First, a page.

Long Beach ConventionCenter
Over the weekend, we ventured to the Long Beach Convention Center once again for the second annual ComplexCon, the two-day celebration of street wear, art and hip-hop presented created by Pharrell and Mark Ecko. Traversing the landscape of this year’s hottest styles and music made for some interesting observations, panel discussions and the overall craziness of the festival dubbed “our generation’s World’s Fair.” Not to mention we got to see the triumphant return of N.E.R.D., as well as sets from Gucci Mane, Young Thug, M.I.A., J Balvin, DJ Khaled and Jaden Smith. Here’s a taste of the best and worst of what we experienced this weekend.
Best: Style Switch-Ups
We must look highly upon the sartorial deities for their work in curbing the saturation of camouflage print everything. The weekend’s scale back in camo made for a handful of tasteful arrangements using the splotchy design and made room for a greater diversity of other styles. Throwback basketball jerseys made a mediocre- yet-noticeable comeback and fisherman beanie stock was up this year, as well. Much of the style at this year’s convention mutated and a finer delineation between personas in attendance was observed.
Stages and consequences of globalization are still unknown to many at this point and to a hall full of millennials more interested in sneakers and designer collabs, the effects of our world shrinking can often be rendered moot. But we give a nod to ComplexCon and its influencers for pushing forward the cultures that exist on the perimeter of the current zeitgeist. Off-White founder and DJ Virgil Abloh introduced J Balvin to a crowd who just weeks ago had the No.3 record in the country, with a little help from Beyoncé. The Colombian singer exists in a space being labeled “Latin Trap” but more so is approaching icon status for his work in the Latin music world. It was also the case for art maestro Takashi Murakami, the Japanese artist whose designs not only represent the bulk of ComplexCon branding, but was also responsible for Kanye West’s Graduation cover. Murakami upholds both a strong tie to Japanese modern art but is in possession of the innovativeness required to push culture forward.
Best: N.E.R.D. Performance
Absence makes the heart grow fonder and N.E.R.D.’s set at ComplexCon proved that point Saturday night. Not only were those in attendance seeing the first N.E.R.D. performance in three years, fans got to hear cuts from their first album in seven years. The crowd’s connection with Pharrell, Shay, Chad, their dancers, a new N.E.R.D. album, No One Ever Really Dies is what separated this show from likely any exhibition one will ever visit. And the atmosphere of the fest shot the new sounds and good vibes into hyperspace. Fans walked into arena full jalopies prime for pulverizing by Ken and Ryu and when the scores of masterfully choreographed dancers took the stage in Bape print tops, bottoms, and durags (yes, some dancers had Bape print durags), the concept was so complete onlookers couldn’t help but immerse themselves in the experience. Verses from Kendrick Lamar, Future, and Andre 3000 only added to the moment’s magic.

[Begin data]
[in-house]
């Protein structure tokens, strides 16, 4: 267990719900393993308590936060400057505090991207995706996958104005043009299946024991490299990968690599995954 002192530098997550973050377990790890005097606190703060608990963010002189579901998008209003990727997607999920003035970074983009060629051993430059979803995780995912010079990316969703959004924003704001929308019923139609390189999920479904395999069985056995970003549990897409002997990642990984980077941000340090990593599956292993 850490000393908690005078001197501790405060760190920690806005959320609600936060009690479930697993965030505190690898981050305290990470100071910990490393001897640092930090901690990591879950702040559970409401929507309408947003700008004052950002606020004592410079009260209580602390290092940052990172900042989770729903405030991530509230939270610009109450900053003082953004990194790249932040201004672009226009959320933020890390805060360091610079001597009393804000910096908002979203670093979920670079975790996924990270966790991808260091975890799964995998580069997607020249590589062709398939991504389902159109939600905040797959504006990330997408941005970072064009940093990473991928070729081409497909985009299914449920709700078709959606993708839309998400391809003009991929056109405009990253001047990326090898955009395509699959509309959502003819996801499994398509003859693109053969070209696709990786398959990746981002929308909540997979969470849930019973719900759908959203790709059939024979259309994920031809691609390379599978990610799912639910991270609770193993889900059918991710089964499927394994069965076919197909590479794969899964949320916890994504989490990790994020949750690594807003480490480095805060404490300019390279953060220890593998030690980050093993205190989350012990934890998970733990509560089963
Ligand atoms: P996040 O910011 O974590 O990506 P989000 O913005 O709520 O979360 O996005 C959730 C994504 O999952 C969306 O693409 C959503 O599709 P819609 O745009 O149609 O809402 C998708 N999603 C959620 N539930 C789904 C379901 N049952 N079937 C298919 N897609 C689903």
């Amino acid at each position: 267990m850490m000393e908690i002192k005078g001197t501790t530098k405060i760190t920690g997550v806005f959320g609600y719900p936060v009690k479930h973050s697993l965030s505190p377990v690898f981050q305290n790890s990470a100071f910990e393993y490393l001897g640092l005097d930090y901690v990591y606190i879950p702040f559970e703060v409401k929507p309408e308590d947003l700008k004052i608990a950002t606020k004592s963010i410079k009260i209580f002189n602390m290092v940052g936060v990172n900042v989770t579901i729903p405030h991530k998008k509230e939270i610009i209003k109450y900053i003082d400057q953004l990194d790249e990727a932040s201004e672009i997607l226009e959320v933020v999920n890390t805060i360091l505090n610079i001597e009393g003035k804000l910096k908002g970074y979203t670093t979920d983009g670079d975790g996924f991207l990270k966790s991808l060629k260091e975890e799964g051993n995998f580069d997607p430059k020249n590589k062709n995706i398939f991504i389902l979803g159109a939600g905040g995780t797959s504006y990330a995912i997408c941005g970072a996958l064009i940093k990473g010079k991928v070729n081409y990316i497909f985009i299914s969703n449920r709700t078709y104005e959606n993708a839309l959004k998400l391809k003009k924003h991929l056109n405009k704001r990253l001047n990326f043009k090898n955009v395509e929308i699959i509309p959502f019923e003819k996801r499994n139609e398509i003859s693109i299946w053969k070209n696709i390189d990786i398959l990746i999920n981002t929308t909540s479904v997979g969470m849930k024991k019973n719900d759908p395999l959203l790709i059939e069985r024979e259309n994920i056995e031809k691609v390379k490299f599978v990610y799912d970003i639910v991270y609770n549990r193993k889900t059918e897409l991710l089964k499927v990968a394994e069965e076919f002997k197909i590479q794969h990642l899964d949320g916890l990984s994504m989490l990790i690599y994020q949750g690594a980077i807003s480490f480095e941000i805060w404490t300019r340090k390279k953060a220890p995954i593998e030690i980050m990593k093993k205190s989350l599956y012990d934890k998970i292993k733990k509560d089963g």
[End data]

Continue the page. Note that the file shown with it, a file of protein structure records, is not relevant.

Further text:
Last year’s Complexcon went off without a hitch. The app sent precise notifications with easily digestible information in the event things changed and set times played out as listed on the event’s programming schedule. Complexcon ’17 ventured down a different route. Several times throughout weekend, attendees sacrificed listening to panel or watching a performance in hopes that they could make the next item on their itinerary. I watched a couple walk out of a delayed live recording of an N.E.R.D. performance on OTHERtone to make, what I assume was, Young Thug’s performance in the arena. This was after waiting in the line for next to an hour. No one should have to make that kind of choice. It happened on Saturday when the delay for the panel on cryptocurrency went so long, fans completely missed the WIFIFUNERAL set and caught only Dreezy’s last song. The delays were one of the few, but of the most important, elements that need to be rectified for next year.
Physically waiting for access to a “drop” or sneaker release has long been custom in the hypebeast arena. We’ve all heard stories of the camping and braving intense conditions for obtainment of a shirt or a pair Js but waiting in line for an, albeit, dope shirt or merch is beyond reason when, while waiting, Jaden Smith is tearing down the stage or Lavar Ball is dropping gems on entrepreneurship and self-actualization. These are, again, sacrifices that shouldn’t be so stark. Entrance into the ComplexCon gift shop shouldn’t be capped before 4p.m. and entrance into Adidas’ exhibit shouldn’t be such a daunting endeavor, patrons shudder at the thought of entering the queue. Perhaps more staff would alleviate the agony or a bigger space, but either way money-paying patrons (and press) should have more access to the convention in an attempt to understand it a more complete way.
I listen to music. I write about it. I like hot sauce on my chicken.